•    Defining WSM’s role in increasing people’s quality of life and the opportunities for doing so.
•    Creating an offshoot business for distribution.

Goal 3 Highlights

At its February pre-meeting WSM’s Board of Directors met with owners and a local community expert to discuss Goal 3: Invigorate downtowns. This goal reflects the unique contribution WSM makes to invigorating the heart of our community. A “vibrant, sustainable commercial center” became part of WSM mission statement in 2000. The Goal 3 Conversation built upon more than 300 ideas from co-op owners and employees. Input for this goal also came from other sources, including WSM’s experience of last 10 years, what’s been learned from other co-ops and downtown groups, and what’s been studied and reported in works such as Walkable City–by Jeff Speck.

Three themes emerged:

•    Increasing WSM vibrancy
•    Expanding the mix of downtown services
•    WSM stores in additional downtowns

For each of these areas, General Manager Ruffin Slater identified successes WSM has already achieved, the impact of those successes on local communities and the local economy, and steps for future strategies that will create the most impact. For example, the impact of the indoor cafes, outdoor gathering spaces, and events was described as playing an immense role in the vibrancy of downtown Carrboro. The impact of WSM’s newer stores was described as “substantial,” with 8,000 customers per week in Southern Village and Hillsborough (in addition to 16,000 in Carrboro each week).

In terms of future strategy, the first priority is to fine tune existing operations. This includes remodeling the Carrboro store this summer, improving the grounds of the Hillsborough and Southern Village stores, having more outdoor events, developing a mobile kitchen trailer, supporting complimentary food-related businesses, owning our own buildings, and developing a financial plan for minimizing risk and maximizing community investment.

Other Triangle downtowns have approached WSM about having a co-op grocery in their downtowns. The General Manager observed that WSM is building the capacity to respond to these requests and has a general goal of opening the same number of new locations as it did last decade. Rather than focusing on a particular location, WSM is working to establish criteria for new store locations in order to be able to evaluate opportunities that come up. The General Manager stressed that WSM only grows at the rate the community supports what we are doing and has many built in governors to growth including Board policies to avoid financial risk. The General Manager also stressed the importance of clear communications about considering new stores, and pointed out that some information such as real estate negotiations would necessarily remain confidential.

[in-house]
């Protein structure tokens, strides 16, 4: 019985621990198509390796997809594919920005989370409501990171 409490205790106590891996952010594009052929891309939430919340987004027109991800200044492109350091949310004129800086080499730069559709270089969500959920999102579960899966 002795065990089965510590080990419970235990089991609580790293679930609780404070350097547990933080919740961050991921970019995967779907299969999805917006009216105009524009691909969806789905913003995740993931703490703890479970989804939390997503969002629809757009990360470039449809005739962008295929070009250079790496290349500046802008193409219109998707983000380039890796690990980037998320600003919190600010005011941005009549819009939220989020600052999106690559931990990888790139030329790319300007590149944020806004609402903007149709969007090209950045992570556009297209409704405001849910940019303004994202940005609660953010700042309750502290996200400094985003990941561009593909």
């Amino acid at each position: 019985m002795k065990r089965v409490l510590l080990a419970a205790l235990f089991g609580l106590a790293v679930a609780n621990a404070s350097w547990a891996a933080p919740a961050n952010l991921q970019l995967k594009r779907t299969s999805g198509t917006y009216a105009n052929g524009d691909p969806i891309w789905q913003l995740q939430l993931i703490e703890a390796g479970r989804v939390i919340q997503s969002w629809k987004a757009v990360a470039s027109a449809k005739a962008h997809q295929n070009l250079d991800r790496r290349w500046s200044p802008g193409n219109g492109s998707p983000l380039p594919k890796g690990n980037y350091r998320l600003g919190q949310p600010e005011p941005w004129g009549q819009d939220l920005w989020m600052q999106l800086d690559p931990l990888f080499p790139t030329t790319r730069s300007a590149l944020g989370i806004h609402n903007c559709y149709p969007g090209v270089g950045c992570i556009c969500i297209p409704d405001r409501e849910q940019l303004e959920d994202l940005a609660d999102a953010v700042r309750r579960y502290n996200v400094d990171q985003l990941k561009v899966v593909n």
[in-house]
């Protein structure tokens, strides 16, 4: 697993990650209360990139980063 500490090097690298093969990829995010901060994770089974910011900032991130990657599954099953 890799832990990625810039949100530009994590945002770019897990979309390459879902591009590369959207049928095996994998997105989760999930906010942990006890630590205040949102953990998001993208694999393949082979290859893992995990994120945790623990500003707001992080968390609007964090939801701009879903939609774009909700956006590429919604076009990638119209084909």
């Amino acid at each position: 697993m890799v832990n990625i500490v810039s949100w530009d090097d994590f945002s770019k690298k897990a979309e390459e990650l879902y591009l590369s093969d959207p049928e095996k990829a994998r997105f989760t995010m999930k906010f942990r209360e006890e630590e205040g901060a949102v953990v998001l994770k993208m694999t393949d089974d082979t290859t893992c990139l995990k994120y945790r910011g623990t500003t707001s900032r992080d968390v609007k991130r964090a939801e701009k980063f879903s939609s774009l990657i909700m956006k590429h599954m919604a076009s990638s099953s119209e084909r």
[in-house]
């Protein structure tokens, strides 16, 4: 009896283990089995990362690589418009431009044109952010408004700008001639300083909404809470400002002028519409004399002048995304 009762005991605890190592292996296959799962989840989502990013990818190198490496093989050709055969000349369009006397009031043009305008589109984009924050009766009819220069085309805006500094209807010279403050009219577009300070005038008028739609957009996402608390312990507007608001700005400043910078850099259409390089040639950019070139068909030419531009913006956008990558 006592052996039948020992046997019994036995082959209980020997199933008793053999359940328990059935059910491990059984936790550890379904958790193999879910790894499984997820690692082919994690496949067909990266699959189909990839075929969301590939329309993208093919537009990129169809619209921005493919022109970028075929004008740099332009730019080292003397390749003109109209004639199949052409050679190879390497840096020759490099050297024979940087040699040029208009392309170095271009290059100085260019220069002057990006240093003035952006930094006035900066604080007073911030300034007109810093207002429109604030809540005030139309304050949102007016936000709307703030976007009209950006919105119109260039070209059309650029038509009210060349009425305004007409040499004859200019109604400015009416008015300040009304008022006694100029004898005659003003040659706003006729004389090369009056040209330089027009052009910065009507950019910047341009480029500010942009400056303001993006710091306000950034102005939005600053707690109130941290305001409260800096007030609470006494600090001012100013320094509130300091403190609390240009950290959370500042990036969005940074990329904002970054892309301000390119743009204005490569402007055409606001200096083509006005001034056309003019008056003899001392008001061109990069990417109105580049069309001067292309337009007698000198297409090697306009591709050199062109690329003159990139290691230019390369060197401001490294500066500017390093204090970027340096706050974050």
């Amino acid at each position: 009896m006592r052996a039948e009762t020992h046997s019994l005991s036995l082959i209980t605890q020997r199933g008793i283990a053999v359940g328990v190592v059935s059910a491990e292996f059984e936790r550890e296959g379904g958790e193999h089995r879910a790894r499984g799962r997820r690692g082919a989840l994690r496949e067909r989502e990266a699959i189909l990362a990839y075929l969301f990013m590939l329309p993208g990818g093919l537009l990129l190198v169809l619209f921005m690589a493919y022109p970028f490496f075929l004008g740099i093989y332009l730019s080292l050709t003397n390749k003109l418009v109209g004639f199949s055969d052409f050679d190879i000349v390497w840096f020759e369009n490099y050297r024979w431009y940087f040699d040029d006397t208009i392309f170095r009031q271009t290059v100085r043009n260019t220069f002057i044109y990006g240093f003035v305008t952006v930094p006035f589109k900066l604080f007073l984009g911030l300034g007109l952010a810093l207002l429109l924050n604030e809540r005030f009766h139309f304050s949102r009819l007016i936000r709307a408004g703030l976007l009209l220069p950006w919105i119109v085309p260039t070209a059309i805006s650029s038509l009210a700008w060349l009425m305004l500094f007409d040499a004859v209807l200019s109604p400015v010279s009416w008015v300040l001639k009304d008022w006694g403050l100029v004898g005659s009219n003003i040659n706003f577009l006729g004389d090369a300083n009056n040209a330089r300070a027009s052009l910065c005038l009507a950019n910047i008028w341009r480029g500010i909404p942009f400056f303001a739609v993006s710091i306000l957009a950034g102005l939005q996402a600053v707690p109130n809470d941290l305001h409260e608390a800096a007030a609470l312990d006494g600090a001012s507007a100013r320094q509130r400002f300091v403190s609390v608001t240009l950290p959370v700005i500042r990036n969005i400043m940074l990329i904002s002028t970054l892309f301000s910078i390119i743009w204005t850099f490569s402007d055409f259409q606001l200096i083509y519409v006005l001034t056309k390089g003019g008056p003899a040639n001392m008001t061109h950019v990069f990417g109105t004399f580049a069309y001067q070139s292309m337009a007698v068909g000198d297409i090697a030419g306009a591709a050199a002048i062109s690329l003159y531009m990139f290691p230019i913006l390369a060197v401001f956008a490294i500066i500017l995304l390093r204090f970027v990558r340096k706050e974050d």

Meg McGurk, Executive Director of the Chapel Hill Downtown Partnership (CHDP), spoke about what makes downtowns like Chapel Hill successful. She described CHDP as wanting a downtown where people “live, work, play, walk, bike, bus.” Diversity was one of the critical components she identified for achieving this vision: diversity of people, diversity of space, and diversity of retail. She suggested that Chapel Hill needed diversity of retail more than anything. Two aims CHDP hope to achieve are more downtown workers and more residency. Meg suggested that more families, more kids, and more green space are vital for vibrant downtowns. She also observed that WSM’s green space is considered a benchmark for developers.

Consumer owners and worker owners attending the meeting shared their perspectives on Goal 3 and offered suggestions for the Board and management to consider as they develop plans to move forward with Goal 3. Some concerns were also voiced. Five themes ran throughout the conversation:

•    The importance of developing a set of site selection criteria to assess such factors as the potential of the location to become a vibrant downtown, the potential for a sales level that would make the store sustainable, and the willingness of the community to invest in the store.
•    A desire to better understand how an increased economy of scale will further our mission and goals, including our goal of providing healthy food to more people and driving the growth of local farms and producers.
•    The critical requirement of having all Food House processes and systems running optimally and positioned for the increased demand in production and delivery.
•    The need for greater clarity on the ability of the co-op to expand to meet needs of other communities without taking away from places where we’re already meeting needs.
•    The need for more information about costs for opening new stores, timing, and the source of the funding, as well as information about other alternatives that are being considered for invigorating downtowns.

Goal 4: Highlights

Goal4-walgreens.jpgAt the March pre-meeting WSM Directors met with owners and community experts to discuss Goal 4: Use net zero energy, create zero waste, and promote responsible packaging. Goal 4 reflects WSM’s commitment to environmental stewardship, which includes drastically reducing energy use, installing commercial solar energy, ensuring that all our packaging can be reused or recycled, and keeping our waste out of the landfills. The evening’s conversation focused on energy-efficient technologies and techniques as well as structural changes at the co-op’s facilities. Even more than with the other three goals, it was apparent that owner participation would be critical to achieving this goal on many levels.